A new study reveals a massive difference between paid and free DC fast charging of electric vehicles in the United States, both in terms of energy dispensed and time spent charging.
According to a report from the Department of Energy’s Vehicle Technologies Office, EV drivers stay almost twice as long at "free" DC fast chargers than at the paid ones. That conclusion is based on more than 2.3 million sessions at non-Tesla DC charging stations between June 2020 and June 2023.
As it turns out, the average driver spends 78 minutes per session and gains 40.7 kilowatt-hours of energy at the free DC fast chargers. When they use the paid DC fast chargers, they spend just 42 minutes on average, while receiving a mere 22 kWh of energy.
So-called "free" DC fast charging is often thrown in as a perk with many EVs from Hyundai, Volkswagen, General Motors, Mercedes-Benz and other car companies. (I say "free" in quotes because the actual cost is often baked into the car itself.) In theory, this encourages people to buy EVs because they know they'll get free charging on their road trips.
In reality, it has presented several problems, including people only using DC fast chargers to "fuel up" as if they were a gas station; long lines to use those chargers; and long-term damage to batteries, since EVs generally should not be exclusively fast-charged. Our own Tom Moloughney has even called for this practice to end.
The most logical conclusion from this study is that EV drivers will take the opportunity to charge as much as possible at the free DC fast chargers, even if it will take them more than an hour, and probably 100%. It's crucial to remember that charging speeds usually decrease as EVs fill up, which inflates charging time quite noticeably.
In the case of the paid DC fast charging, the average time of 42 minutes—not far from typical up-to-80% charging times for modern EVs—indicates that drivers probably are using the charger more optimally. If the charging is paid, there is no point in charging more than needed to reach another charging point, thus wasting time on charging at a reduced power, or to reach home, where they can presumably get cheaper charging from an in-garage Level 2 charger.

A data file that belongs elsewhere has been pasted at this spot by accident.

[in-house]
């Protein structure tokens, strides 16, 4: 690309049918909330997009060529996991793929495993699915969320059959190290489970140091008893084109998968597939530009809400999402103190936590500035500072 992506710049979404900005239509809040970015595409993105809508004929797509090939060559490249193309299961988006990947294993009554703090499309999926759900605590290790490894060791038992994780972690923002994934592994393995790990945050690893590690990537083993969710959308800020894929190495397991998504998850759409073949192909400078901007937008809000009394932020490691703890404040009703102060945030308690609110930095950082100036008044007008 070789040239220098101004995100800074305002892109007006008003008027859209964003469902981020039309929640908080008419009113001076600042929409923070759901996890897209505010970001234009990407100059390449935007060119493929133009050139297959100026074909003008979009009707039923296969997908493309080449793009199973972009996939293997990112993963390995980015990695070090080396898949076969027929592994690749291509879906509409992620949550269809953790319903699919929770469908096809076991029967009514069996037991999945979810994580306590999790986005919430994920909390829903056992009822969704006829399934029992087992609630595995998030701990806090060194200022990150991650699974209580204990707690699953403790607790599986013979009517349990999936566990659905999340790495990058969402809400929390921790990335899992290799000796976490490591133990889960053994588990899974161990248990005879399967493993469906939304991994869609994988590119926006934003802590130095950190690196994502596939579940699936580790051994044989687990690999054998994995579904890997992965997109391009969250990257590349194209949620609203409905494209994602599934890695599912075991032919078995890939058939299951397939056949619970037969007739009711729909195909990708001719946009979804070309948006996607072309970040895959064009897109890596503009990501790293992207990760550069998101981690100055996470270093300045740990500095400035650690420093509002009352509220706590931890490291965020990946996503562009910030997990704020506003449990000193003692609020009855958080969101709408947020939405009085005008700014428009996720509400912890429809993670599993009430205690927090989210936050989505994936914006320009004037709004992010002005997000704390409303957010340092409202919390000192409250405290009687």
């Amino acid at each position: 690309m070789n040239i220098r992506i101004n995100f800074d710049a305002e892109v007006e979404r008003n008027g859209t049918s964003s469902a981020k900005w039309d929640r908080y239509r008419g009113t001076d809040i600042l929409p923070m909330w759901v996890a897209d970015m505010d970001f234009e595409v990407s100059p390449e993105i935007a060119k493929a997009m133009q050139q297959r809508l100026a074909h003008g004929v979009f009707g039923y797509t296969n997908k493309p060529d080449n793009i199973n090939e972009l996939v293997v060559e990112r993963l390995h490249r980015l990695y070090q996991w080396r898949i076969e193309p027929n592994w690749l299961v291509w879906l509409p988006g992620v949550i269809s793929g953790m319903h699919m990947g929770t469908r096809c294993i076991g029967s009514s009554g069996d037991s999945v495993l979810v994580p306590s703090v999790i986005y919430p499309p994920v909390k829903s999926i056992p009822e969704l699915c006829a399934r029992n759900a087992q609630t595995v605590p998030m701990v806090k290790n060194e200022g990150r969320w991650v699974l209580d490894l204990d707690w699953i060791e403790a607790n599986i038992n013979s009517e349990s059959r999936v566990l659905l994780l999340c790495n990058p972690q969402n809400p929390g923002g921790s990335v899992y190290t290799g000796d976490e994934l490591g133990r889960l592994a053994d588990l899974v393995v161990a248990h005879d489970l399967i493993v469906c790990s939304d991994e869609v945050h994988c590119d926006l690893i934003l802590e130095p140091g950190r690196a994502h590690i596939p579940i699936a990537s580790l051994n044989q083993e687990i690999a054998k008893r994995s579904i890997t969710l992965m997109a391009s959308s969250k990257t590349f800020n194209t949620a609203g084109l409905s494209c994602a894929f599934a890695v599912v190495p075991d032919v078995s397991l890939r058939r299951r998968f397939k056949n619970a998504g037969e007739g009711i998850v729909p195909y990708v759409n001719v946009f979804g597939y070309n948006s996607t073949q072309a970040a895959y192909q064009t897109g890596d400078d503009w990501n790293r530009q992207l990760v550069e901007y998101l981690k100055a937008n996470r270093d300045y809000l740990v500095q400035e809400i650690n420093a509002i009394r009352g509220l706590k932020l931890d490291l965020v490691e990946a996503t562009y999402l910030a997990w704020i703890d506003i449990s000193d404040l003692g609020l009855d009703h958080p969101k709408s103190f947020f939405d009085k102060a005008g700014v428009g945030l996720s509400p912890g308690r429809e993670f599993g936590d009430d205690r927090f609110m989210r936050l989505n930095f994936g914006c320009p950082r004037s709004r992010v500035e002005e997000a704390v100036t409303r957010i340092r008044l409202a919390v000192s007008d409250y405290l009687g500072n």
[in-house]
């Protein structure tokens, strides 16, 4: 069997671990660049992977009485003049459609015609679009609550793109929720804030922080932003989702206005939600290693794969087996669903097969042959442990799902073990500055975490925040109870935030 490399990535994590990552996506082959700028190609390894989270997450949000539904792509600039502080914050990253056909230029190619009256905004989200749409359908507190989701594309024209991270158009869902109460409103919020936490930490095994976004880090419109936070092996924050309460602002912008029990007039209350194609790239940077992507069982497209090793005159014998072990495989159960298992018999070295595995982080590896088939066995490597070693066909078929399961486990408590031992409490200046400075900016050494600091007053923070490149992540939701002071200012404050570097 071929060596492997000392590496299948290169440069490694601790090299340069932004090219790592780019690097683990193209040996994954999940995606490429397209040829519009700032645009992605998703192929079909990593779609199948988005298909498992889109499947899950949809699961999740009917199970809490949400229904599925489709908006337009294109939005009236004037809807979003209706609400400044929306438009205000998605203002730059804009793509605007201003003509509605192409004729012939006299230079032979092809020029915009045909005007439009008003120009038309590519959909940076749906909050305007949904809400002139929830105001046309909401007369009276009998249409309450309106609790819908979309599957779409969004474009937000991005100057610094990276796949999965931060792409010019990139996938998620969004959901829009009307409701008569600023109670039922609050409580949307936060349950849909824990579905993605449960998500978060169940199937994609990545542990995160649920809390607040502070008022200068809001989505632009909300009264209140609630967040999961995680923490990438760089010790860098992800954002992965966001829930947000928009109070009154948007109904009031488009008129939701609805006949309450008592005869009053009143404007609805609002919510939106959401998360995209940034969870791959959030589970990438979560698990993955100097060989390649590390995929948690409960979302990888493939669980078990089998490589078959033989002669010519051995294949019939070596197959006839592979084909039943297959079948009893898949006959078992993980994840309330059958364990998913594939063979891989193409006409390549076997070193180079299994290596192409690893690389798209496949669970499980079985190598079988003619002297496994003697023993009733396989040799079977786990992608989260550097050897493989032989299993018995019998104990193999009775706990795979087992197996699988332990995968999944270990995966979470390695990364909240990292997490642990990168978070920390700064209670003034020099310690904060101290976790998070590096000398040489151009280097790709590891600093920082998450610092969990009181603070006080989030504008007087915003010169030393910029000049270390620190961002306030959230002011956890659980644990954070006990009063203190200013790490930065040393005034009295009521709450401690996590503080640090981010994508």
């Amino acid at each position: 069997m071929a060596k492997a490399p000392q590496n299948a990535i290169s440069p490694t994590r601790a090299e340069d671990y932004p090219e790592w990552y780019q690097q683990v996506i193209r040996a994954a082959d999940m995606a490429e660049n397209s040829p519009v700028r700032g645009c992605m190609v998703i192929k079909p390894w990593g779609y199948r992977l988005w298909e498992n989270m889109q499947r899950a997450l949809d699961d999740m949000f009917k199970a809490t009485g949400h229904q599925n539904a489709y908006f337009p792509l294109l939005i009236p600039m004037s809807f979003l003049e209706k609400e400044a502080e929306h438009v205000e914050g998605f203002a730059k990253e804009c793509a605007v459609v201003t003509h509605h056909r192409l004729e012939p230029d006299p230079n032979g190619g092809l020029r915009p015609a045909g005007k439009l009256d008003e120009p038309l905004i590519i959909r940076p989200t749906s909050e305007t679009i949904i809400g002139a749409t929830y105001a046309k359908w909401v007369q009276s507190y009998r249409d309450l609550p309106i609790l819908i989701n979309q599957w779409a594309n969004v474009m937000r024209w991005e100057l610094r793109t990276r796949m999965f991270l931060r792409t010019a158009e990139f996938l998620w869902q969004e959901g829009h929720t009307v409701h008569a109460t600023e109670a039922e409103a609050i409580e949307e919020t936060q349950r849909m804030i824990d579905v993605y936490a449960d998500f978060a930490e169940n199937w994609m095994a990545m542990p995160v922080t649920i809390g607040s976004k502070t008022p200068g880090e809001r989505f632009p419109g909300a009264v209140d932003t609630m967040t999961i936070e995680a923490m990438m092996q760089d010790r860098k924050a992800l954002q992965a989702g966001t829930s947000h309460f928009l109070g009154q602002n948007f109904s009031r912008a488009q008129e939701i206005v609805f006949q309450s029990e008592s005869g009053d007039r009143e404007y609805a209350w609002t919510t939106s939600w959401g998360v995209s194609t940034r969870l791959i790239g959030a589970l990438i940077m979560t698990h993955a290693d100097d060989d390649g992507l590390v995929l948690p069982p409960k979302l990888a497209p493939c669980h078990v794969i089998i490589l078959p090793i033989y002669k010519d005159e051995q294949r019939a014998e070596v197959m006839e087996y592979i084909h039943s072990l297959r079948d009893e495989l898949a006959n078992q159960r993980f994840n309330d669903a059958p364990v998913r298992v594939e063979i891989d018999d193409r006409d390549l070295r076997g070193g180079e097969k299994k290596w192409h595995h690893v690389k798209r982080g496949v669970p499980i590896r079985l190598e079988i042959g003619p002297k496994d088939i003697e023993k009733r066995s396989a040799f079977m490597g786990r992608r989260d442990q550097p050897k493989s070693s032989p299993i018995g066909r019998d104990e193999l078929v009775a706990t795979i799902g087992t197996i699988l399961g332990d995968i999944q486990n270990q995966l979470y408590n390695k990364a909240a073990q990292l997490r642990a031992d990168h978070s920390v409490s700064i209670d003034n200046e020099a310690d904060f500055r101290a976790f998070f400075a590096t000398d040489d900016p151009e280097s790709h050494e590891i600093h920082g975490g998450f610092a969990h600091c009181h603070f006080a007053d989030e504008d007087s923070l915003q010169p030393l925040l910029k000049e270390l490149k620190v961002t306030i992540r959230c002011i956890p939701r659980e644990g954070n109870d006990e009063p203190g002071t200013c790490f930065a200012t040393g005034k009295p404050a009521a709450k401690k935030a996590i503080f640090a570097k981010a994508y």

These free charging programs may also significantly impact the availability of DC charging infrastructure in city areas, because the local EV community most likely will use the chargers more than they would if the service would be paid—especially if home charging is not an option.
The data set does not include the Tesla Supercharging network, but Tesla has officially revealed that the average session time (globally we believe) is around 27.5 minutes. Energy at the Superchargers is paid as standard, with some exceptions and promotions, and when combined with a relatively high power output (often 250 kilowatts) probably explains why the time is lower than average on the paid non-Tesla fast chargers. However, we believe that the average energy dispensed per session might be higher at Tesla Superchargers (it was less than 36 kWh as reported in August 2019.)
In any case, if you get a free DC fast charging deal with your EV, please make sure to use it responsibly, fill up only as you need, don't do it all the time and don't treat it like a gas station.
DC fast charging statistics, June 30, 2020, to June 30, 2023:
Data source: Energetics, EVWATTS Dashboard
* "The statistics in this study are from a self-selected set of EV owners nationwide. They do not include charging sessions from Tesla’s Supercharger network."